Instead of a penalty box, skaters that committed misdemeanors sat in a "penalty pod," one of each was located on either side of the broadcast booth where Sams and Underwood called the action. Because the rules said there were always four skaters on the track, a jetter got one bonus point each time they passed the skater inside the pod. Referee Don Lastra frequently referred to the penalty pod as "jail," and would tell skaters who got a penalty to "go sit down." (Lastra would also fine players specific amounts of money; these fines were to be paid out of pocket as a check and given to him, since he issued the fines. Fines usually were issued if the act incurring a penalty came in between a period or after the end of the game, but the players who got fined always said vindication was theirs, and thus a moral victory was earned).
The "world famous" Los Angeles T-Birds were one of the teams used for the show. Other teams were the Rockers, Hot Flash, Violators, Bad Attitude and Maniacs. Many of the athletes that skated for Griffiths in the past were used for RollerGames. (The Hot Flash team was referred as "Hollywood Hot Flash" on a couple of occasions.) Some of the most visible skaters included twin sisters Jennifer & Kristine Van Galder, the "T-Bird Twins" (two blonde waitresses that Sams recruited while dining at a trendy LA area eatery), "The IceBox" Robert Smith, brothers "Mr. Mean" Harold Jackson & "Monster Man" Bernie Jackson, Michael Flaningam "The California Kid", "Skinney Minnie" Gwen Miller, "Electric" Randi Whitman (who got her nickname because of her hair), "Stars and Stripes" Matt Bickham, "Dar The Star" Darlene Langlois, "Latin Spitfire" Patsy Delgado, "Sweet" Stephanie Garcia, and Rocker Speed Skater and Guitarist on the Roller Games TV Theme Song, Michael "Fish" Fischer (who was forced to leave the team before the first telecast because he broke his hand in practice), and Ralphie Valladares, whose daughter, Gina, skated for Hot Flash. Other past Roller Derby personalities to appear on RollerGames included "Mizz" Georgia Hase, the cantankerous heel manager of the Detroit Devils and Bad Attitude, and "Little" Richard Brown, the Maniacs' top skater who got to manage and coach several skaters on RollerJam.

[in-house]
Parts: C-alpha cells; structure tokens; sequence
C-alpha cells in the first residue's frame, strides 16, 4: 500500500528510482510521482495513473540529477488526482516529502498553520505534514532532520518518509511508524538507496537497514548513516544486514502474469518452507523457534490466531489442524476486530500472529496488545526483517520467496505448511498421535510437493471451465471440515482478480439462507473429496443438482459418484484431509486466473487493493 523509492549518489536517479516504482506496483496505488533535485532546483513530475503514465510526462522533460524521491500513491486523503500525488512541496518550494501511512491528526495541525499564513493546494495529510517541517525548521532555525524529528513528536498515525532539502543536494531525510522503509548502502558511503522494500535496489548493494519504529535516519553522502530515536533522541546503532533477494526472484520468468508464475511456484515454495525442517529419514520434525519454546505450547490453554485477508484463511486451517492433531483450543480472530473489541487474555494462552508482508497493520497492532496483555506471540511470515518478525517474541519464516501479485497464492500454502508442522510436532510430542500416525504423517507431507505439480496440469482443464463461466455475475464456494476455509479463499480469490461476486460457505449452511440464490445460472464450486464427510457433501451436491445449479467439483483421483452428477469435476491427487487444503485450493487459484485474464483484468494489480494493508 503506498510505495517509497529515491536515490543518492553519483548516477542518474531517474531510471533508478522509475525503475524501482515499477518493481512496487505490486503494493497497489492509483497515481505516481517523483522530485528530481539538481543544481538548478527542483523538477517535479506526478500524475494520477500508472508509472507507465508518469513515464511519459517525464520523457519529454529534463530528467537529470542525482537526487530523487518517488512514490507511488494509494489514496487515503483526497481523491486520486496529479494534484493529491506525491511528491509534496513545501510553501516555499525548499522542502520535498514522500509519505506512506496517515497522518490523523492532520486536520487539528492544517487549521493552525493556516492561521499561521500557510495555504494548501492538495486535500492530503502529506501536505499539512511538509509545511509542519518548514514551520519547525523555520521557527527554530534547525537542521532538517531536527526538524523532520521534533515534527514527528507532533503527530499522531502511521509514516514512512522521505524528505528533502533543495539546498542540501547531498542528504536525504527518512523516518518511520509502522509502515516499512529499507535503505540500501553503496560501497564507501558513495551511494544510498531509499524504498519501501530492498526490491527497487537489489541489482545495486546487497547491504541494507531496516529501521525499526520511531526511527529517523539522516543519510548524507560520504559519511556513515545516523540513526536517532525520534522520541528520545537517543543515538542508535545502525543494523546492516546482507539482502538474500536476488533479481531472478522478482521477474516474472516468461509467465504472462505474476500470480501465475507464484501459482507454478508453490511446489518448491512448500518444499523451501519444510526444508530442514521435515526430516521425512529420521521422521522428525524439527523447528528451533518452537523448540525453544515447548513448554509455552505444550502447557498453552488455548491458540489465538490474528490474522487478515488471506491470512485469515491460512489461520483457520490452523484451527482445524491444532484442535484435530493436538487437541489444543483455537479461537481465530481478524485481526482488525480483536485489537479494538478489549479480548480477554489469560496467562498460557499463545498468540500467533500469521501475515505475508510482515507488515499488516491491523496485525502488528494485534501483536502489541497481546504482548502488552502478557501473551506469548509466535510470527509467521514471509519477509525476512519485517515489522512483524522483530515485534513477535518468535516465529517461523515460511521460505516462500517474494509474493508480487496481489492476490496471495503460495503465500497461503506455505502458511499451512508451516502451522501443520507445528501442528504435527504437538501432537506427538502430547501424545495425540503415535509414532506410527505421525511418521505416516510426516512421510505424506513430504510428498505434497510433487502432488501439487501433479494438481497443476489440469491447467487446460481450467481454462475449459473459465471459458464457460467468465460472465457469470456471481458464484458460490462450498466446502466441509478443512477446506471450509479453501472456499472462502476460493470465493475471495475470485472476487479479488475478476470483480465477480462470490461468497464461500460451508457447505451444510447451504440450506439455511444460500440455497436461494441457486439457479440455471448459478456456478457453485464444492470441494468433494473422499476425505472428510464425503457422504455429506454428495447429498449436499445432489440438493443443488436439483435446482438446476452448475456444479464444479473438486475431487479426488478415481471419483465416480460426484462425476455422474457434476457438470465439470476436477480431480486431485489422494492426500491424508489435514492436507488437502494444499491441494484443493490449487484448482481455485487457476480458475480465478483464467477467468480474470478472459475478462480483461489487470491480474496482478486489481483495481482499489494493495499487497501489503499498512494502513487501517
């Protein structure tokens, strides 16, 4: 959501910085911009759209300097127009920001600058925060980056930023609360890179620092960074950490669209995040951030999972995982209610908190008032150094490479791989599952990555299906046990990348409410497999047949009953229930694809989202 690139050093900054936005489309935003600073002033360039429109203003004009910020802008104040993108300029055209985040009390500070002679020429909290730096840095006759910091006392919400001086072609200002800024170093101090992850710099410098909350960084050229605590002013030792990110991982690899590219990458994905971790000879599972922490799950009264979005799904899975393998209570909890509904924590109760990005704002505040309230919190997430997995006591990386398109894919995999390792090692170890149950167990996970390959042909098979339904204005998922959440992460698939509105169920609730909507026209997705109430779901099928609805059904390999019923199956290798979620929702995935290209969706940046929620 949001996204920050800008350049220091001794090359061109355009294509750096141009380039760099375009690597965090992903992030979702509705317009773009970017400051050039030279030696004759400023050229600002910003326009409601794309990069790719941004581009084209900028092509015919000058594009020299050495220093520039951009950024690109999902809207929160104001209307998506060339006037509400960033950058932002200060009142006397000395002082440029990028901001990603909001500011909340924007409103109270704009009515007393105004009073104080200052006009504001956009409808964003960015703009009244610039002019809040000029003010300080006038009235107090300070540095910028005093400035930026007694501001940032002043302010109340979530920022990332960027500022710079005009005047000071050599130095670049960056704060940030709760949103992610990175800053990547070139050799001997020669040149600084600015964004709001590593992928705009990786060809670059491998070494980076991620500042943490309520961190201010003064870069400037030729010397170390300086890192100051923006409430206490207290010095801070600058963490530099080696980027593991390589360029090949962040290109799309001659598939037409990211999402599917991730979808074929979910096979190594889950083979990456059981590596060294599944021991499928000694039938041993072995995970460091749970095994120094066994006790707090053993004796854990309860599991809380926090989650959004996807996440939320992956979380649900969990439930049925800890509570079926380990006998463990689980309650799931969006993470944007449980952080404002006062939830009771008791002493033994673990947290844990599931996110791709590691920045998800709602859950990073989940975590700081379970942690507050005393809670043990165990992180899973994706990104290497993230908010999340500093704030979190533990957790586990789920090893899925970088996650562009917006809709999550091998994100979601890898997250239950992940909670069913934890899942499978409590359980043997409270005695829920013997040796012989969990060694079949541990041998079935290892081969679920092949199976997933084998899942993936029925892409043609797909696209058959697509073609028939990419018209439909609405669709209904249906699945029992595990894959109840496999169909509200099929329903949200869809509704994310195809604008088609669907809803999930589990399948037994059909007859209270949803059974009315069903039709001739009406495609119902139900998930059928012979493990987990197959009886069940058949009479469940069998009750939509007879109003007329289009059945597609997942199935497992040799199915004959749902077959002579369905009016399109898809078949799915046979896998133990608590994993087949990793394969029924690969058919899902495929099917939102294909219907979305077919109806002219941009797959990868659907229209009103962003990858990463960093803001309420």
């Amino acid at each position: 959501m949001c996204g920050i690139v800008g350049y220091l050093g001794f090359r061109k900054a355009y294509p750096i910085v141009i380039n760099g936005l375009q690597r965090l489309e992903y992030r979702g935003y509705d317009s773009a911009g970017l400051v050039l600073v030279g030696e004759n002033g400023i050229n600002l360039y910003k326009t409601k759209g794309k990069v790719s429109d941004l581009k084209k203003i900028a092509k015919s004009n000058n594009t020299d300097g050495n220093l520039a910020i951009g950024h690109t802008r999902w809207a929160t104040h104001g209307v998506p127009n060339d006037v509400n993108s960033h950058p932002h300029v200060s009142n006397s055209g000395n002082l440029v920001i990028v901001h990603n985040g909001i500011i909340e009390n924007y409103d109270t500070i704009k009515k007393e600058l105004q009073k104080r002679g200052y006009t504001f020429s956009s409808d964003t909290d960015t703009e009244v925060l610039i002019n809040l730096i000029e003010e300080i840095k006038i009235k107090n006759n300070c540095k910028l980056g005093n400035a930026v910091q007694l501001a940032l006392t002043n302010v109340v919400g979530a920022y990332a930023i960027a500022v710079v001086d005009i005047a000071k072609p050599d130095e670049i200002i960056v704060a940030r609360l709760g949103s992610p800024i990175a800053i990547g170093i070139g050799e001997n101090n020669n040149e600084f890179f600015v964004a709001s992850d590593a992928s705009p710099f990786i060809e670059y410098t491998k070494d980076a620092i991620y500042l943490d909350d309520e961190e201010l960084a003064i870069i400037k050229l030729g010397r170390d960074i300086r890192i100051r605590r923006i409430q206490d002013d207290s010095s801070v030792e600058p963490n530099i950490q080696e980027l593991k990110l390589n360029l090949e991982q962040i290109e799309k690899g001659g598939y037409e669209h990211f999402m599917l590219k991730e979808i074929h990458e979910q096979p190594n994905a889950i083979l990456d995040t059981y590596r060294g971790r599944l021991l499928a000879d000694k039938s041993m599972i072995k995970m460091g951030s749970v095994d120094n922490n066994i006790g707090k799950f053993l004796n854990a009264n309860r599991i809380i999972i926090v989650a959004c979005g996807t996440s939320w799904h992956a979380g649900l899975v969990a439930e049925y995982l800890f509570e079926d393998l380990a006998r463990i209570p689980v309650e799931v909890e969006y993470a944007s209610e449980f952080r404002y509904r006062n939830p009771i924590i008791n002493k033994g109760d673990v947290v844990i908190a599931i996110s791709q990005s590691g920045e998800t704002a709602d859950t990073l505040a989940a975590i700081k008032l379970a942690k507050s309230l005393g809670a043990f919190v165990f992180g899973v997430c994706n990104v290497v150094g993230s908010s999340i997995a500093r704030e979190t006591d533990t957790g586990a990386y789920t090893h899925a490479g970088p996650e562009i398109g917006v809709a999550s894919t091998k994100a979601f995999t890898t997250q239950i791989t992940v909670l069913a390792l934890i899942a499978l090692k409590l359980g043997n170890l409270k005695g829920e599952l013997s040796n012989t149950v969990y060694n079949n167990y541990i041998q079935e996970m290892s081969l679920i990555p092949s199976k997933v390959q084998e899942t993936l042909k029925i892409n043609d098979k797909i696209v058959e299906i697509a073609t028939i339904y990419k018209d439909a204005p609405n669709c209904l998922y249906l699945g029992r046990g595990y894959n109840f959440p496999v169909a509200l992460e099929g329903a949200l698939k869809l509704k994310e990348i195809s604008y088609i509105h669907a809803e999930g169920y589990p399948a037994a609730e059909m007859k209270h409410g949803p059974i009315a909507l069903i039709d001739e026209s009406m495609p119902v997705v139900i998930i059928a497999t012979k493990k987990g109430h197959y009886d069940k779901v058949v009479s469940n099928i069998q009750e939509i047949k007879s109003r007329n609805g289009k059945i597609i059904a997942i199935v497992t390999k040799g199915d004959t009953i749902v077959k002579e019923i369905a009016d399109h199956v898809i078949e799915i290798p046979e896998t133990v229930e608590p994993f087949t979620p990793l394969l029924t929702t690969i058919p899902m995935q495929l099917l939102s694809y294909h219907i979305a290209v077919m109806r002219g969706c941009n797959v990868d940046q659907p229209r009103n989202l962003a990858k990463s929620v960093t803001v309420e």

Some of the storylines were off-the-wall, but tame by today's standards — the main storyline was a controversy involving the T-Bird Twins being drafted as one person (more on that below), rather than two. Hair-pulling and catfights were crowd favorites. When a fight broke out, the cameras frequently cut to a shot of an angry woman in a pink dress, glaring at the skaters.